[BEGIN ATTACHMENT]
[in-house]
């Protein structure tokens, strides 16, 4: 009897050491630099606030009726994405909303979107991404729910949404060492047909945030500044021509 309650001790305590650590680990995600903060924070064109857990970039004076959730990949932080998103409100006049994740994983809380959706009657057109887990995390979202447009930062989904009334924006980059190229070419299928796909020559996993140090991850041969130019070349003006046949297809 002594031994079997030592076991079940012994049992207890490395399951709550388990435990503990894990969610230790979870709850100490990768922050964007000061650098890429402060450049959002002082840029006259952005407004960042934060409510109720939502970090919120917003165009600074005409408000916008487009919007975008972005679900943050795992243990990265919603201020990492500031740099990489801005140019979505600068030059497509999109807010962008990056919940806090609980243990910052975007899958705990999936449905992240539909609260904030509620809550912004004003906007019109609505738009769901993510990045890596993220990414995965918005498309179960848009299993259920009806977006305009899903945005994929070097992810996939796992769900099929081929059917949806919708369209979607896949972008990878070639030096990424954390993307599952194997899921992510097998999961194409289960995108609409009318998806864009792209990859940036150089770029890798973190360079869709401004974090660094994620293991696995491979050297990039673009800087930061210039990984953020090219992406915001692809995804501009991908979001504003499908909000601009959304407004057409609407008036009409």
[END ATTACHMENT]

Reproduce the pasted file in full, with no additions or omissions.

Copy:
[in-house]
């Protein structure tokens, strides 16, 4: 009897050491630099606030009726994405909303979107991404729910949404060492047909945030500044021509 309650001790305590650590680990995600903060924070064109857990970039004076959730990949932080998103409100006049994740994983809380959706009657057109887990995390979202447009930062989904009334924006980059190229070419299928796909020559996993140090991850041969130019070349003006046949297809 002594031994079997030592076991079940012994049992207890490395399951709550388990435990503990894990969610230790979870709850100490990768922050964007000061650098890429402060450049959002002082840029006259952005407004960042934060409510109720939502970090919120917003165009600074005409408000916008487009919007975008972005679900943050795992243990990265919603201020990492500031740099990489801005140019979505600068030059497509999109807010962008990056919940806090609980243990910052975007899958705990999936449905992240539909609260904030509620809550912004004003906007019109609505738009769901993510990045890596993220990414995965918005498309179960848009299993259920009806977006305009899903945005994929070097992810996939796992769900099929081929059917949806919708369209979607896949972008990878070639030096990424954390993307599952194997899921992510097998999961194409289960995108609409009318998806864009792209990859940036150089770029890798973190360079869709401004974090660094994620293991696995491979050297990039673009800087930061210039990984953020090219992406915001692809995804501009991908979001504003499908909000601009959304407004057409609407008036009409």